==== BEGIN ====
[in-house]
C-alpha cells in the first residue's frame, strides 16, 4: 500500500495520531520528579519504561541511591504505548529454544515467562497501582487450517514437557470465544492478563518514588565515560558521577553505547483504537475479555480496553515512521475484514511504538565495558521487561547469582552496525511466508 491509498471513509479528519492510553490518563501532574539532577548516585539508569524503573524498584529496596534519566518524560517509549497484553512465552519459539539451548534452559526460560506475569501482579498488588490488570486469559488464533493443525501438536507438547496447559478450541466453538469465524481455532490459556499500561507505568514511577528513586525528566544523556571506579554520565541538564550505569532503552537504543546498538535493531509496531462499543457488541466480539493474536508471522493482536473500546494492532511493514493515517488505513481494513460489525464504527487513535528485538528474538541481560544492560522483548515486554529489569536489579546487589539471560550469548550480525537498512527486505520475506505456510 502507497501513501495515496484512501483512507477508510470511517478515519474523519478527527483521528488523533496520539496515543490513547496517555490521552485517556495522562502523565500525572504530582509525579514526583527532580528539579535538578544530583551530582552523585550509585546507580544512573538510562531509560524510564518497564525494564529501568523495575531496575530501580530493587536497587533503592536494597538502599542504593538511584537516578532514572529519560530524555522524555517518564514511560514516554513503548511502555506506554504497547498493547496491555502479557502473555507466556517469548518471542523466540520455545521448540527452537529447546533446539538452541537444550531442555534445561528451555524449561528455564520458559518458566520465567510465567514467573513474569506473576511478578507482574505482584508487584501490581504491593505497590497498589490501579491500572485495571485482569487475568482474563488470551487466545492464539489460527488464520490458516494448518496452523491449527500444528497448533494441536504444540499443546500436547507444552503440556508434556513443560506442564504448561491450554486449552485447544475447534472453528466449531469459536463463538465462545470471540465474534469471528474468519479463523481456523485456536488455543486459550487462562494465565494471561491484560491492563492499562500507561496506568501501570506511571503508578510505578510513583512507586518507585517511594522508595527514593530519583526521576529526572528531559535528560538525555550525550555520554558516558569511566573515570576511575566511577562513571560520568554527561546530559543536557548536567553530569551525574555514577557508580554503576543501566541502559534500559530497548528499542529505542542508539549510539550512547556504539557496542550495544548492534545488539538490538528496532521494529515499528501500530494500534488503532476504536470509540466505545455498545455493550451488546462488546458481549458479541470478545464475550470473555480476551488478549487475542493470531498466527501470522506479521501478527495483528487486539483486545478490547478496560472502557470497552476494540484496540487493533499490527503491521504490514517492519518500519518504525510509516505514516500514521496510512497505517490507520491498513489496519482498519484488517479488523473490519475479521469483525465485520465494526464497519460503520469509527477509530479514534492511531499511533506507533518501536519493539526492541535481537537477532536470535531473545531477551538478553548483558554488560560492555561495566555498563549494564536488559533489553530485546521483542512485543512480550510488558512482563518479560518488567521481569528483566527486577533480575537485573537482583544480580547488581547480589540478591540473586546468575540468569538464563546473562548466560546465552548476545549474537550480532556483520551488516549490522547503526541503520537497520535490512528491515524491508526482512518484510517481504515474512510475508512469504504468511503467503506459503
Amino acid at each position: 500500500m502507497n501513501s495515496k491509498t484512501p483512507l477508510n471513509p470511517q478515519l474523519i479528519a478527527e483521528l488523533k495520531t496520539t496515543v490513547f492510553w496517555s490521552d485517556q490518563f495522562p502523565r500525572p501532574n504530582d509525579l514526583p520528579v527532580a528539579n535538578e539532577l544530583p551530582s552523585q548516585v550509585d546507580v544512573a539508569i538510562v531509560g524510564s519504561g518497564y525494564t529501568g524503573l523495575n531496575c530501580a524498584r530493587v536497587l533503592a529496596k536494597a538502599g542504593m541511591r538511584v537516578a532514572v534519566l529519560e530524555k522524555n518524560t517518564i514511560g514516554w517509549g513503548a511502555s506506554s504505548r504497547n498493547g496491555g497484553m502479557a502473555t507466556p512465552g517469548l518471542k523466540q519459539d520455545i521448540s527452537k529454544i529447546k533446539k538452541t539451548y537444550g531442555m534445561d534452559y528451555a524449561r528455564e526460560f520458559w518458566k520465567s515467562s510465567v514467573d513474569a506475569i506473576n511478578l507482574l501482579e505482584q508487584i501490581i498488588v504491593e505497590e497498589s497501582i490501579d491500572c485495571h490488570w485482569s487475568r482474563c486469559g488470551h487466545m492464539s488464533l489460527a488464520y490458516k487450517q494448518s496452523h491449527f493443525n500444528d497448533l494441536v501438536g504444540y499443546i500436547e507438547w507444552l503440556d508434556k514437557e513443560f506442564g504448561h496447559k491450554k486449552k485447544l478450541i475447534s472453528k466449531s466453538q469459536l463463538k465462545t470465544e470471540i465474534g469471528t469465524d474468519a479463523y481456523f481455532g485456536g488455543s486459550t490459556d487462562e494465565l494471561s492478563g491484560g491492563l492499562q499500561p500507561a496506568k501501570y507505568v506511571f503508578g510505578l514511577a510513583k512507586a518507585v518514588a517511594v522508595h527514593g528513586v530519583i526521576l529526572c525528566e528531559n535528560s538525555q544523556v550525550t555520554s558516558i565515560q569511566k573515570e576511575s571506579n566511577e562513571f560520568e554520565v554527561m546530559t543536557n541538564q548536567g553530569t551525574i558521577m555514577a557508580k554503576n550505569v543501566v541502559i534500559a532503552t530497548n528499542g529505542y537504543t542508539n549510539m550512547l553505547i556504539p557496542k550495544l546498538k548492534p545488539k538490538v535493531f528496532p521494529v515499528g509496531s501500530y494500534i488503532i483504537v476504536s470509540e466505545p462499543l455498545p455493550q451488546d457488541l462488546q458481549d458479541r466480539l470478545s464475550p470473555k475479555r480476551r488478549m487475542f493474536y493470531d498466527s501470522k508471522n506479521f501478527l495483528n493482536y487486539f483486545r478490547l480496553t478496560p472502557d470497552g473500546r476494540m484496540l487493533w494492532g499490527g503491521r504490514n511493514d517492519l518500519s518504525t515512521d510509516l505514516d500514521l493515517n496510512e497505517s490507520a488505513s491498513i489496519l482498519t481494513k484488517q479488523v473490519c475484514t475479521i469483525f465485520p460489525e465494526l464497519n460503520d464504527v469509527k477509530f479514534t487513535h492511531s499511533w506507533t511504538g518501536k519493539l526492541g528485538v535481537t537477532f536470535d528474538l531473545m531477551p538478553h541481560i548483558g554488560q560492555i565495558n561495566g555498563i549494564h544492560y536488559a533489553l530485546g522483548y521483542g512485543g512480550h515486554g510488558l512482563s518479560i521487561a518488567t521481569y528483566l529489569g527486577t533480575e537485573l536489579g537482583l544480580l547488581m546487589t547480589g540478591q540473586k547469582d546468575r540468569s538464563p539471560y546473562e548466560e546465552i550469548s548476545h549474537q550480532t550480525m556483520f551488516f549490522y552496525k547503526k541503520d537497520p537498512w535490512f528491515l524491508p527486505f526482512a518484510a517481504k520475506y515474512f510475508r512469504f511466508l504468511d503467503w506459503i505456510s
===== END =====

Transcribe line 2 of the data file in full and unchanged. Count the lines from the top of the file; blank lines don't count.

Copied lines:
C-alpha cells in the first residue's frame, strides 16, 4: 500500500495520531520528579519504561541511591504505548529454544515467562497501582487450517514437557470465544492478563518514588565515560558521577553505547483504537475479555480496553515512521475484514511504538565495558521487561547469582552496525511466508 491509498471513509479528519492510553490518563501532574539532577548516585539508569524503573524498584529496596534519566518524560517509549497484553512465552519459539539451548534452559526460560506475569501482579498488588490488570486469559488464533493443525501438536507438547496447559478450541466453538469465524481455532490459556499500561507505568514511577528513586525528566544523556571506579554520565541538564550505569532503552537504543546498538535493531509496531462499543457488541466480539493474536508471522493482536473500546494492532511493514493515517488505513481494513460489525464504527487513535528485538528474538541481560544492560522483548515486554529489569536489579546487589539471560550469548550480525537498512527486505520475506505456510 502507497501513501495515496484512501483512507477508510470511517478515519474523519478527527483521528488523533496520539496515543490513547496517555490521552485517556495522562502523565500525572504530582509525579514526583527532580528539579535538578544530583551530582552523585550509585546507580544512573538510562531509560524510564518497564525494564529501568523495575531496575530501580530493587536497587533503592536494597538502599542504593538511584537516578532514572529519560530524555522524555517518564514511560514516554513503548511502555506506554504497547498493547496491555502479557502473555507466556517469548518471542523466540520455545521448540527452537529447546533446539538452541537444550531442555534445561528451555524449561528455564520458559518458566520465567510465567514467573513474569506473576511478578507482574505482584508487584501490581504491593505497590497498589490501579491500572485495571485482569487475568482474563488470551487466545492464539489460527488464520490458516494448518496452523491449527500444528497448533494441536504444540499443546500436547507444552503440556508434556513443560506442564504448561491450554486449552485447544475447534472453528466449531469459536463463538465462545470471540465474534469471528474468519479463523481456523485456536488455543486459550487462562494465565494471561491484560491492563492499562500507561496506568501501570506511571503508578510505578510513583512507586518507585517511594522508595527514593530519583526521576529526572528531559535528560538525555550525550555520554558516558569511566573515570576511575566511577562513571560520568554527561546530559543536557548536567553530569551525574555514577557508580554503576543501566541502559534500559530497548528499542529505542542508539549510539550512547556504539557496542550495544548492534545488539538490538528496532521494529515499528501500530494500534488503532476504536470509540466505545455498545455493550451488546462488546458481549458479541470478545464475550470473555480476551488478549487475542493470531498466527501470522506479521501478527495483528487486539483486545478490547478496560472502557470497552476494540484496540487493533499490527503491521504490514517492519518500519518504525510509516505514516500514521496510512497505517490507520491498513489496519482498519484488517479488523473490519475479521469483525465485520465494526464497519460503520469509527477509530479514534492511531499511533506507533518501536519493539526492541535481537537477532536470535531473545531477551538478553548483558554488560560492555561495566555498563549494564536488559533489553530485546521483542512485543512480550510488558512482563518479560518488567521481569528483566527486577533480575537485573537482583544480580547488581547480589540478591540473586546468575540468569538464563546473562548466560546465552548476545549474537550480532556483520551488516549490522547503526541503520537497520535490512528491515524491508526482512518484510517481504515474512510475508512469504504468511503467503506459503